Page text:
What do foreign policy officers do?

Find out what working in these roles involves.

On this page

Policy Officer for oceans and environment

The role includes:

An aerial image of the coastline of Kiribati..
  • covering international ocean issues in the UN and Commonwealth
  • supporting oceans diplomacy in our bilateral relationships
  • working closely with internal and external stakeholders to ensure science-based, comprehensive and coherent New Zealand positions on ocean issues
  • developing and pursuing New Zealand’s interests in our negotiations at the UN
  • consulting the many stakeholders interested in how the high seas are governed
  • working with international partners to advocate for New Zealand positions and come up with creative solutions for issues.

This role offers the opportunity to interact with people who are very knowledgeable and passionate about ocean and environmental issues. It’s also the chance to advocate for New Zealand interests on oceans, a matter important to us domestically, but also for which we are respected internationally for our positive and active engagement.

It requires gaining technical expertise on oceans issues, although experts within different agencies have that extensive knowledge and are always happy to answer questions. Working in this area can be fulfilling and dynamic as there is global momentum for action.

Legal Adviser for climate change and multilateral environmental agreements

The role includes:

An underwater image of a Southern Bluefin Tuna. .
  • being legal adviser for the New Zealand delegation to international climate change negotiations (under the UNFCCC, Kyoto Protocol and Paris Agreement)
  • providing advice on New Zealand’s international climate change obligations
  • providing advice on New Zealand’s obligations under various multilateral environmental agreements, including hazardous waste, ozone depleting substances, and persistent organic pollutants
  • being legal adviser for the New Zealand delegation to the meetings of the Commission on the Conservation of Southern Bluefin Tuna.

The role is fast-paced, includes travel and involves keeping up to date on technical knowledge. It requires balancing urgent deadlines with longer-term projects that require more in-depth legal analysis and strategic thinking. It offers the opportunity to contribute to important international environmental outcomes and be part of a diverse and talented interagency team.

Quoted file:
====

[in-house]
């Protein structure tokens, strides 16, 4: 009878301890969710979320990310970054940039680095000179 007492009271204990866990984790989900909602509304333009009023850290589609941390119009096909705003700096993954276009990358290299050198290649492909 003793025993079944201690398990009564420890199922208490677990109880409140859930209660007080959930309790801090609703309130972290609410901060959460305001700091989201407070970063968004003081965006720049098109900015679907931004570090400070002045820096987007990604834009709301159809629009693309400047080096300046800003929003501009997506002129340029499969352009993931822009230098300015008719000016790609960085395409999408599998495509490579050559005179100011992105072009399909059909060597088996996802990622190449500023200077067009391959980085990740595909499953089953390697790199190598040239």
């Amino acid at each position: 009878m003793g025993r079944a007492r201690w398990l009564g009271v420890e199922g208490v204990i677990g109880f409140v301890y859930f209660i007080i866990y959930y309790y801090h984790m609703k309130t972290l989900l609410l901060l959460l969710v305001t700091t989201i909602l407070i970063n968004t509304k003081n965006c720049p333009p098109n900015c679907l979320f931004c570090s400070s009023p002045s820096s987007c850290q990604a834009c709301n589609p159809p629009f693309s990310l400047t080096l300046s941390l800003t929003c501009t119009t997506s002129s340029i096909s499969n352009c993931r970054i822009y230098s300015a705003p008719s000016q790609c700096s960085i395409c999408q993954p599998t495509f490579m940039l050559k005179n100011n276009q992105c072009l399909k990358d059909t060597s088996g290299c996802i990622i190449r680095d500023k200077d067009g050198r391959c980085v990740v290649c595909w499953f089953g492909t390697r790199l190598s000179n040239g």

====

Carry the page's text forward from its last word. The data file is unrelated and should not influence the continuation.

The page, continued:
Senior Policy Officer in Americas Division

The role includes:

  • advising Ministers, Members of Parliament and government officials on the political and security aspects of our relationship with the United States
  • providing media talking points on breaking stories
  • recommending approaches on policy issues
  • dealing with NZ Inc agencies to coordinate approaches
  • providing advice on how New Zealand can pursue its medium to long-term interests.

Senior policy officers need to be able to get up to speed on new developments and issues very quickly, then provide analysis and recommendations. The role also requires managing regular, short-term crises along with medium or long-term priorities. It offers the opportunity to be involved in a very rewarding and fast-changing environment and to make a real impact.

Senior Policy Officer in the Climate Change Unit

The role includes:

An aerial image of the coastline of Tuvalu. .
  • covering climate finance and Pacific issues
  • negotiating New Zealand’s climate finance obligations at the UN
  • liaising with internal stakeholders and government agencies to make sure New Zealand is delivering on those obligations
  • ensuring New Zealand stands with the Pacific on climate change
  • briefing Ministers on Pacific climate change issues
  • working with Pacific climate negotiators
  • working with our Pacific and Development Group on New Zealand’s climate-related support to the Pacific.

This role provides an opportunity to work on an important topic for New Zealand and our future. It involves tackling a lot of gnarly issues. The multilateral setting means working with a range of inspiring and interesting people from all over the world. It includes regular travel and managing tight deadlines in a fast-paced environment.

Second Secretary and Consul in Cairo

The New Zealand Embassy in Cairo is accredited to six countries: Algeria, Egypt, Lebanon, Libya, Palestinian Authority and Tunisia. The role of Second Secretary and Consul in Cairo is focused on three of the countries - Egyptian political and security issues, our trade and economic-focussed bilateral relationship with Algeria, and Lebanon.

The role includes:

  • providing timely reporting on political, security and economic developments to MFAT and NZ Inc
  • identifying opportunities to maintain or build our relationships with countries of accreditation such as cooperation activities in trade/agriculture or security
  • helping the Embassy run, including delivering consular assistance to Kiwis in need.

This challenging role offers plenty of variety and constant learning opportunities. It covers a huge geographic region and demands knowledge and skills in a range of issues and disciplines.


We use cookies and other tracking technologies to improve your browsing experience on our website, to analyze our website traffic, and to understand where our visitors are coming from. You can find out more information on our Privacy Page.